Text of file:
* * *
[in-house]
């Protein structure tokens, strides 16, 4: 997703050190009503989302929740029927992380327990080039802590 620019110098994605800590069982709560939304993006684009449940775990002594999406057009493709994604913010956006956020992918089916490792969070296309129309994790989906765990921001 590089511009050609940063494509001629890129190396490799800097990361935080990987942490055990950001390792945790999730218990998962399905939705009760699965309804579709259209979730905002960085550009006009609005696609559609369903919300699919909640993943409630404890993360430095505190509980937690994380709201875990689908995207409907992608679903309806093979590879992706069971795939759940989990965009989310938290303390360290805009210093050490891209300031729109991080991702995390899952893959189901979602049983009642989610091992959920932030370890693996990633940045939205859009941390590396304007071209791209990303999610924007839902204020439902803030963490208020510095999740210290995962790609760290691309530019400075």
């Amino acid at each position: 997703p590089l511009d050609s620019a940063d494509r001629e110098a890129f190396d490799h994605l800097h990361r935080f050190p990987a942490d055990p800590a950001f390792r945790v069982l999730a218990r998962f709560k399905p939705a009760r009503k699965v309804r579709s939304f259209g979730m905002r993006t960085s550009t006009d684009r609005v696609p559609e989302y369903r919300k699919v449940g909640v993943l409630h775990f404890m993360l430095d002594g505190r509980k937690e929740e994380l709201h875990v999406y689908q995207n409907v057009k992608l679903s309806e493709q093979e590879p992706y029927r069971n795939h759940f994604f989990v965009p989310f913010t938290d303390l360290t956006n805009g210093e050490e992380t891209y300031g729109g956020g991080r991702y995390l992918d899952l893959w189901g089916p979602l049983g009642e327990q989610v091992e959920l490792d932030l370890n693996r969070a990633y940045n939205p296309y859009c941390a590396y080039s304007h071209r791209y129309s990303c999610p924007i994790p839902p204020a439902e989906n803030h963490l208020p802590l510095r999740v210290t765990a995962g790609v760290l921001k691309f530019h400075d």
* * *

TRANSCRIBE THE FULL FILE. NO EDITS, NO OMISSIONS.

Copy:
[in-house]
């Protein structure tokens, strides 16, 4: 997703050190009503989302929740029927992380327990080039802590 620019110098994605800590069982709560939304993006684009449940775990002594999406057009493709994604913010956006956020992918089916490792969070296309129309994790989906765990921001 590089511009050609940063494509001629890129190396490799800097990361935080990987942490055990950001390792945790999730218990998962399905939705009760699965309804579709259209979730905002960085550009006009609005696609559609369903919300699919909640993943409630404890993360430095505190509980937690994380709201875990689908995207409907992608679903309806093979590879992706069971795939759940989990965009989310938290303390360290805009210093050490891209300031729109991080991702995390899952893959189901979602049983009642989610091992959920932030370890693996990633940045939205859009941390590396304007071209791209990303999610924007839902204020439902803030963490208020510095999740210290995962790609760290691309530019400075």
């Amino acid at each position: 997703p590089l511009d050609s620019a940063d494509r001629e110098a890129f190396d490799h994605l800097h990361r935080f050190p990987a942490d055990p800590a950001f390792r945790v069982l999730a218990r998962f709560k399905p939705a009760r009503k699965v309804r579709s939304f259209g979730m905002r993006t960085s550009t006009d684009r609005v696609p559609e989302y369903r919300k699919v449940g909640v993943l409630h775990f404890m993360l430095d002594g505190r509980k937690e929740e994380l709201h875990v999406y689908q995207n409907v057009k992608l679903s309806e493709q093979e590879p992706y029927r069971n795939h759940f994604f989990v965009p989310f913010t938290d303390l360290t956006n805009g210093e050490e992380t891209y300031g729109g956020g991080r991702y995390l992918d899952l893959w189901g089916p979602l049983g009642e327990q989610v091992e959920l490792d932030l370890n693996r969070a990633y940045n939205p296309y859009c941390a590396y080039s304007h071209r791209y129309s990303c999610p924007i994790p839902p204020a439902e989906n803030h963490l208020p802590l510095r999740v210290t765990a995962g790609v760290l921001k691309f530019h400075d």